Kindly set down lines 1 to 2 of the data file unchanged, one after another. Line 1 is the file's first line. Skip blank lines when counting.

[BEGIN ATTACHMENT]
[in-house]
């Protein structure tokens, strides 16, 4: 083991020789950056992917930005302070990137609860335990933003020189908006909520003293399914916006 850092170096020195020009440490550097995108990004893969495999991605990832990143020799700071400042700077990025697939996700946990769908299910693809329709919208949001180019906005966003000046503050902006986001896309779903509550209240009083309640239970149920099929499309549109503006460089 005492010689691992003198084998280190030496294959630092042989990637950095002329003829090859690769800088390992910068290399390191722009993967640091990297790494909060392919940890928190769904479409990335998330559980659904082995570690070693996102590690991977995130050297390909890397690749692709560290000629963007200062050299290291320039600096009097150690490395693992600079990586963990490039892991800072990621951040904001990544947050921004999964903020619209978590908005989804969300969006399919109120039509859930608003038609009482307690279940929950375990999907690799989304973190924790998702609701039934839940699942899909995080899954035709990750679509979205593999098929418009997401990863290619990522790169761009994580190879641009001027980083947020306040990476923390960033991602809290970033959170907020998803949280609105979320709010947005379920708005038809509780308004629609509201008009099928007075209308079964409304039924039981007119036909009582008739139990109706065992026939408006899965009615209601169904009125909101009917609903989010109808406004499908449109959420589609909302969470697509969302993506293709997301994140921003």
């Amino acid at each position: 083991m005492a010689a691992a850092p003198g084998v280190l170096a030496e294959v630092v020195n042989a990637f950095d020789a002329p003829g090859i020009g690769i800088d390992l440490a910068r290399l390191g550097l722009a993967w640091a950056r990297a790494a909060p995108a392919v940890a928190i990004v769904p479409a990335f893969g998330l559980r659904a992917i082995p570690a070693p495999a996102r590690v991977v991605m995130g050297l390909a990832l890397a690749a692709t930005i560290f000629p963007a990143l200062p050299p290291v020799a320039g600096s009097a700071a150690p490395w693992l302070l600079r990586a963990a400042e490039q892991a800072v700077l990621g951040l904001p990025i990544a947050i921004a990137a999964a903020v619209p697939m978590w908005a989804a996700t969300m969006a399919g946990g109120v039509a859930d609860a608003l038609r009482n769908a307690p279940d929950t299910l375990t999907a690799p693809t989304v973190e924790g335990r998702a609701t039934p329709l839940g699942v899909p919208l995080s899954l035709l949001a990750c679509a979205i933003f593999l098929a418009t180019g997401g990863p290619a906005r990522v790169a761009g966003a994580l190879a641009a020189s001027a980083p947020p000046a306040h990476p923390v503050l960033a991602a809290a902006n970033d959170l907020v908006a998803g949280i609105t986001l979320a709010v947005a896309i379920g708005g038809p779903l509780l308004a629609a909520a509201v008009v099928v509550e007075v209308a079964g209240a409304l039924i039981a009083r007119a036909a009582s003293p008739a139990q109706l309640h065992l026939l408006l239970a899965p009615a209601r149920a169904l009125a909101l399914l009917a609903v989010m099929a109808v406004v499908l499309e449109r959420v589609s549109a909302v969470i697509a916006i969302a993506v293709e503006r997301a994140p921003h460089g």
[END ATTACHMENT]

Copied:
[in-house]
């Protein structure tokens, strides 16, 4: 083991020789950056992917930005302070990137609860335990933003020189908006909520003293399914916006 850092170096020195020009440490550097995108990004893969495999991605990832990143020799700071400042700077990025697939996700946990769908299910693809329709919208949001180019906005966003000046503050902006986001896309779903509550209240009083309640239970149920099929499309549109503006460089 005492010689691992003198084998280190030496294959630092042989990637950095002329003829090859690769800088390992910068290399390191722009993967640091990297790494909060392919940890928190769904479409990335998330559980659904082995570690070693996102590690991977995130050297390909890397690749692709560290000629963007200062050299290291320039600096009097150690490395693992600079990586963990490039892991800072990621951040904001990544947050921004999964903020619209978590908005989804969300969006399919109120039509859930608003038609009482307690279940929950375990999907690799989304973190924790998702609701039934839940699942899909995080899954035709990750679509979205593999098929418009997401990863290619990522790169761009994580190879641009001027980083947020306040990476923390960033991602809290970033959170907020998803949280609105979320709010947005379920708005038809509780308004629609509201008009099928007075209308079964409304039924039981007119036909009582008739139990109706065992026939408006899965009615209601169904009125909101009917609903989010109808406004499908449109959420589609909302969470697509969302993506293709997301994140921003």